View Full Version : Mid Season All Pro Team by the douchebags at PFW

Iron Shiek
11-04-2008, 10:02 AM
So before the season, I said I would no longer go to ProFootballWeekly's website because of some of the questionable predictions they were making. Well I lied. And their douchebaggery continues. We only have the best defense in the league, and only Troy makes it.....not even 1 LB made the team? Hmmm....well as always, I like flying under the radar so this can be a blessing in disguise I guess. Still a valid complaint.


PFW Midseason All-Pro team


QB Drew Brees/Saints — Brees was in a funk at the beginning of last season, getting off to an inexplicably poor start. There’s nothing slow about his opening this year. Brees has mastered the Sean Payton-designed Saints offense and has it humming to the tune of 403.1 yards per game. One season after Brett Favre broke Dan Marino’s passing-touchdown record, Marino could see another of his marks fall. Brees is on pace for 5,126 passing yards, which would top Marino’s 5,084, set in 1984.

RB Clinton Portis/Redskins — There have been signs supporting “CP for president” in the FedEx Field stands this season. While Portis did not win the presidency this fall, he’s well on his way to being elected NFL MVP. With a league-leading 944 rushing yards and seven touchdowns, Portis has proven to be a dependable workhorse in Jim Zorn’s offense, which has helped take pressure off still-developing QB Jason Campbell.

RB Michael Turner/Falcons — The Falcons gambled a bit when they signed Turner as an unrestricted free agent. He never had to carry the load while serving as LaDainian Tomlinson’s backup for four years in San Diego. Turner has paid off and then some, rushing for 794 yards and six TDs in the first half of the year for the surprising Falcons.

WR Andre Johnson/Texans — This big, physical receiver is having a career year. After a forgettable two-game stretch in Weeks Two and Three, Johnson became unstoppable, catching 41 passes for 593 yards in a four-game stretch. His drive-sustaining, fourth-down catch in Week Six’s win over Miami has been described by some as a “season saver” for Houston and displayed Johnson’s strength and toughness.

WR Greg Jennings/Packers — As underrated a player as there is out there, Jennings quietly puts up phenomenal numbers in the NFL’s smallest market. He’s not the biggest or the fastest receiver, but Jennings is a smooth route runner who is adept at picking up yardage after the catch. Just look at his 19.1-yard average.

TE Jason Witten/Cowboys — Prior to suffering a broken rib in Week Eight, Witten was superproductive, leading the NFC in receptions. He clearly has become Tony Romo’s go-to receiver, so much so that opponents fear this first-down machine as much as — if not more than — Terrell Owens.

C Jeff Faine/Buccaneers — Tampa Bay lured Faine away from division-rival New Orleans by offering a $12 million signing bonus as part of a deal making him the highest-paid center in the game. He is earning his money this season, leading a young offensive line that is playing very well. The Bucs have surrendered just 10 sacks this season.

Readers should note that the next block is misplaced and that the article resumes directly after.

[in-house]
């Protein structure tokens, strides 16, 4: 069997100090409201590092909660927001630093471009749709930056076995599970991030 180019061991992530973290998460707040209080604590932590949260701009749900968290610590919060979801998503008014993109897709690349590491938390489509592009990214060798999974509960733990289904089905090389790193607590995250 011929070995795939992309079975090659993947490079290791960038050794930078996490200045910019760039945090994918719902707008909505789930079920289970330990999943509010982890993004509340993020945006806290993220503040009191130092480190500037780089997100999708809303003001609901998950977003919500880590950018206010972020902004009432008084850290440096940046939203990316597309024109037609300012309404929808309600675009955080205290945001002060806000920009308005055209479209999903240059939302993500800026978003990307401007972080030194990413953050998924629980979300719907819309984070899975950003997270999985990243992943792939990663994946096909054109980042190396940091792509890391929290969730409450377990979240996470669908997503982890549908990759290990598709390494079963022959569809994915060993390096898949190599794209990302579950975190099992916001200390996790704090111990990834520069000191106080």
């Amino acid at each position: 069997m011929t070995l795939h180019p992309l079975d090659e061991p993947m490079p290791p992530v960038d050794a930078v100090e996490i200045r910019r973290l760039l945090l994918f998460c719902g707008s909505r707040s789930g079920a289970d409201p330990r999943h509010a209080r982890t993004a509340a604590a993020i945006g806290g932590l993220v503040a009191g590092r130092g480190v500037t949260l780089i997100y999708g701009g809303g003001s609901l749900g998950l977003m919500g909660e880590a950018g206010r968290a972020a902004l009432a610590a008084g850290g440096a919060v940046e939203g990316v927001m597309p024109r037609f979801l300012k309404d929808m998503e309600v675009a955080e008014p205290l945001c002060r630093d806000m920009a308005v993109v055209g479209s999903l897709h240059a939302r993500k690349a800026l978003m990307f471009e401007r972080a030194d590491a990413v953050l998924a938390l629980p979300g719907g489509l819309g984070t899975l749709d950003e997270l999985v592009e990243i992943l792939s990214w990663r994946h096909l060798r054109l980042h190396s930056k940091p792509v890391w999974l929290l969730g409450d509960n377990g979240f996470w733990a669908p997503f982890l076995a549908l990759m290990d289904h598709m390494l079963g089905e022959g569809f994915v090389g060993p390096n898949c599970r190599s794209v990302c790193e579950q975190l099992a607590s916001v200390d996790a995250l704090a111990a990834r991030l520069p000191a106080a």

OG Chris Snee/Giants — The Giants believe that Snee has been Pro Bowl-worthy the past few seasons, yet Snee has yet to earn an all-star game invite. That could change this season, though, as the most consistent performer on one of the league’s top offensive lines becomes better-known. The Giants remain in great shape up front, as every starting member of the line is signed through at least 2012, after Snee agreed to a six-year extension worth $43.5 million in June.

OG Jahri Evans/Saints — A fourth-round pick out of Division II Bloomsburg University in 2006, Evans has started every game since being drafted. He’s a vital cog on an offensive line that has surrendered only seven sacks, yet he remains rather anonymous at the league-wide level.

OT Chris Samuels/Redskins — Through the first eight weeks of the season, Samuels had allowed just one sack. That should come as no surprise, though, as Samuels is steady, year in and year out. “He should be All-Pro every year,” Redskins OL coach Joe Bugel told PFW. “He is that kind of athlete. He is excellent at pass protection. He is an excellent run blocker, and he is really a team guy.”

OT Michael Roos/Titans — Roos lived in poverty in the former Soviet Republic of Estonia for the first 10 years of his life. He immigrated to the U.S. in 1992 and did not begin playing football until his senior year in high school. Roos, who has started every game of his pro career, is now the richest Estonian-born athlete, according to Baltic Business News, after signing a six-year contract extension worth $43 million in the offseason. He did not give up a sack in the Titans’ first seven games.


DE Mario Williams/Texans — One of the more notable Pro Bowl snubs a year ago, Williams is making a strong case to get to Hawaii this season. As Houston’s only reliable pass-rush threat, he has racked up eight of Houston’s 14 sacks.

DE Justin Tuck/Giants — It would not have been unreasonable to think that Tuck would suffer a mild drop-off in play after his defense lost the likes of Michael Strahan (retirement) and Osi Umenyiora (injury). But it hasn’t happened. Tuck (8˝ sacks) continues to play at a very high level, despite being the focus of opponents, on a defense that gets after the quarterback like no other.